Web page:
I'm showing my age here, Chair, but I can well remember that machine where you had the card and you had a paying-in slip and you slid it across. That shows my age there. But, you mentioned it there and I was just wondering what role the Post Office can play in this, then, because I know that they offer banking facilities, but I also know that they're limited as to how much money they can take, especially from businesses. I was just wondering what conversations you've had there around the role that post offices could have. With the banks withdrawing from the high street, there's scope there for the Post Office to take over. I was just wondering what conversations you've had then, with the Post Office, or with Government, then, in terms of getting rid of that limitation on the money that they can take.


There have been conversations with FSB at a UK level about making sure that that limiting criteria is taken away. I think it's very positive to look at post offices as a model for community banking. I think the challenge, again, though, is that, increasingly, post offices are located in smaller and smaller premises. There are logistical challenges around that. But it has to be part of what will necessarily be a mix. Now, I'm very, very conscious also of not accepting at every turn the high-street banks and their withdrawal from our high streets. I understand, or I hear, their challenge about the business model and the expense of the business model, and increasingly we are doing more things online. However, they are a part of making viable high streets viable communities. They have to accept their responsibility, and for the FSB across the UK and across here in Wales, it's important for us to remind banks that, yes, they are commercial entities but they have a community responsibility, and so many of our high streets and communities depend on what you might call these anchor services, on which we personally and professionally, and businesses, will depend. So, yes, we need a mix of solutions to this, but it mustn't just accept at every turn the inevitability of the withdrawal of the physical infrastructure of your banks on the high streets. I know, today, very pertinently, Metro Bank has had some challenges in the past few days. They've secured a package this morning that allows their viability, but some of the commentary has been that part of the pressure is about the expense of branch infrastructure. Now, all banks face that, but I think we need to understand—. We need to involve banks in that community conversation, to say, 'This is not just for my members,' about access to business services. But it is also about citizens having access to the ability to bank, the ability to withdraw and use cash.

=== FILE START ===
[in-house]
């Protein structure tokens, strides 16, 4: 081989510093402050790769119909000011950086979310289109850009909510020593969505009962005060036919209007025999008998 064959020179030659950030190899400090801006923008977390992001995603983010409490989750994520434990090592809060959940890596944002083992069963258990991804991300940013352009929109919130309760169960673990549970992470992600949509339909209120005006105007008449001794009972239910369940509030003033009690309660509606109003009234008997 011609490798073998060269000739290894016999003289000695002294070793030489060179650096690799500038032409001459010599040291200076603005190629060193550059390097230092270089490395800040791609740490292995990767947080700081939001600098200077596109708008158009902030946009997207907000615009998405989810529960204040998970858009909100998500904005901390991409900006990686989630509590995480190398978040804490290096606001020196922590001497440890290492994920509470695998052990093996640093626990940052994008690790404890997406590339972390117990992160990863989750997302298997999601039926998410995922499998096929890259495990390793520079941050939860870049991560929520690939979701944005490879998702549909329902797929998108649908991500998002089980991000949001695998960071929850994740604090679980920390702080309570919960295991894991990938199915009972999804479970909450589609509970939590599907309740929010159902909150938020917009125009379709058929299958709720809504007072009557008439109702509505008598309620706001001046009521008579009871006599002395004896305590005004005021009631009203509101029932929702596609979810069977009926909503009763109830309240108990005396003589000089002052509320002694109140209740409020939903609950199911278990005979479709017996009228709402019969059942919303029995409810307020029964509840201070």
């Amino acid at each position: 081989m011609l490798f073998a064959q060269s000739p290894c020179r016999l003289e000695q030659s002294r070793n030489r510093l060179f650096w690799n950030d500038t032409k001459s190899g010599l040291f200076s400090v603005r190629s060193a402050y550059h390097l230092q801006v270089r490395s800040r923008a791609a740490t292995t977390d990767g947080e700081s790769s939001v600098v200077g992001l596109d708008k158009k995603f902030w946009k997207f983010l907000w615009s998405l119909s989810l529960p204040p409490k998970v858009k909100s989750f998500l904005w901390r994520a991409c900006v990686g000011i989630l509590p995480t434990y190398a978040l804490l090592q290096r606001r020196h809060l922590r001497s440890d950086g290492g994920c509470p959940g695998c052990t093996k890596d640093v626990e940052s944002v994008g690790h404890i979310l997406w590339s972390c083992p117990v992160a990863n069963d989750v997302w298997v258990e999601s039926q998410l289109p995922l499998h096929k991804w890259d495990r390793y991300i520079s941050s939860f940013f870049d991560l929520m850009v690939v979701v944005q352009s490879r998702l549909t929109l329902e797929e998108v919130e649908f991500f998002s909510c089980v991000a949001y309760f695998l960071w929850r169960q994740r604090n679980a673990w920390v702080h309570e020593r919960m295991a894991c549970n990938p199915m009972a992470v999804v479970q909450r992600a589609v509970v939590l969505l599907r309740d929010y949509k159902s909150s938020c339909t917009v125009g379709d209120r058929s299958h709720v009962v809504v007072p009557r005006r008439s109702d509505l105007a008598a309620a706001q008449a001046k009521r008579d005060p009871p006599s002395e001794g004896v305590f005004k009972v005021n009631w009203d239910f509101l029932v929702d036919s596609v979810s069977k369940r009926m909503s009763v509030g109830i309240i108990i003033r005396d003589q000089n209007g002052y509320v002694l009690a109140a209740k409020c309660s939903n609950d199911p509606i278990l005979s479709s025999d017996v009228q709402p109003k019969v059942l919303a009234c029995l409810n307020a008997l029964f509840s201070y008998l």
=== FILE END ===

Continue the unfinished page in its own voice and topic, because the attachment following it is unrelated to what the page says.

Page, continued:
I suppose, with Metro Bank, then, just to use that as an example, a lot of their branches are in the main city centres. They're at quite expensive rental prices, I assume, actually. So, the last question I have, then, is with regard to the older people's commissioner. Recently, she's done a report where she's highlighted this in a breakdown, really, of digital exclusion, where the elderly are not au fait, maybe, with bank cards, doing their banking online and everything, and I just wanted to ask is this is a conversation that businesses are having, whether or not they need to address this as a growing trend, I suppose, that we're moving towards that digital market.

Yes. We've not spoken to the older person's commissioner about this particularly. I think, and, again, Trudy may well be able to speak to this through her own experience, that increasingly, banks and businesses that we talk to know that they are providing more than just a transactional service. They are assisting people—I think Trudy alluded to it earlier—in those transactions and assisting people in things like budgeting and their understanding of cash. We haven't had a conversation with our members about the increase of that, but I suppose there's a complacency where we just accept that, for businesses, particularly retail businesses within the communities, that has always been part of their day to day, in assisting people, but it may well be that there is a form of support that businesses need. As I mentioned earlier, awareness raising that this is an issue for some areas of society is probably quite important. We'd be interested to have that conversation about how we raise better awareness. I think there is a solution, to some extent, in terms of the Which? and FSB cash-friendly pledge. But, again, having a pledge is one thing—operationalising and ensuring, for instance, that all staff within your business know that that pledge is there and know what the responsibility is of them—. Quite often, it might well be a misunderstanding because the person that you're interacting with might not be the business owner, they might be someone that works with them, and not clear about the policies of the business, for instance. But this is where I think educating businesses, helping businesses understand the problems that can be faced by certain members of society is important, as is understanding the pressure points of smaller businesses in providing the full range of transaction services.